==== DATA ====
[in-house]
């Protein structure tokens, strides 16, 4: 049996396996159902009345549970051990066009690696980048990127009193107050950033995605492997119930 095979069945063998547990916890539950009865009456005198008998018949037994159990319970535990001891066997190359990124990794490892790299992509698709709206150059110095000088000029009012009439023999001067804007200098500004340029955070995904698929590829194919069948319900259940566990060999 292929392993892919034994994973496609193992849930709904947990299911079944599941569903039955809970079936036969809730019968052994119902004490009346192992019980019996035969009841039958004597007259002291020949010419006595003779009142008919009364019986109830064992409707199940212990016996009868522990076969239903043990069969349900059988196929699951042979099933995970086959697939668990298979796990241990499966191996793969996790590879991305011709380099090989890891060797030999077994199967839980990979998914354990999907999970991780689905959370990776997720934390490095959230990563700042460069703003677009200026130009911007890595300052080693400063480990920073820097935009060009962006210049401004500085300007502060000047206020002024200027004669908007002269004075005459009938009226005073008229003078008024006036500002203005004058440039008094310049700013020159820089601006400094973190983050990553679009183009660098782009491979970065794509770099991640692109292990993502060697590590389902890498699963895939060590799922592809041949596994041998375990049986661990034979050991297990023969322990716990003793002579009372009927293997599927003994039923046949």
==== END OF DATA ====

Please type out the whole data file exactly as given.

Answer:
[in-house]
């Protein structure tokens, strides 16, 4: 049996396996159902009345549970051990066009690696980048990127009193107050950033995605492997119930 095979069945063998547990916890539950009865009456005198008998018949037994159990319970535990001891066997190359990124990794490892790299992509698709709206150059110095000088000029009012009439023999001067804007200098500004340029955070995904698929590829194919069948319900259940566990060999 292929392993892919034994994973496609193992849930709904947990299911079944599941569903039955809970079936036969809730019968052994119902004490009346192992019980019996035969009841039958004597007259002291020949010419006595003779009142008919009364019986109830064992409707199940212990016996009868522990076969239903043990069969349900059988196929699951042979099933995970086959697939668990298979796990241990499966191996793969996790590879991305011709380099090989890891060797030999077994199967839980990979998914354990999907999970991780689905959370990776997720934390490095959230990563700042460069703003677009200026130009911007890595300052080693400063480990920073820097935009060009962006210049401004500085300007502060000047206020002024200027004669908007002269004075005459009938009226005073008229003078008024006036500002203005004058440039008094310049700013020159820089601006400094973190983050990553679009183009660098782009491979970065794509770099991640692109292990993502060697590590389902890498699963895939060590799922592809041949596994041998375990049986661990034979050991297990023969322990716990003793002579009372009927293997599927003994039923046949």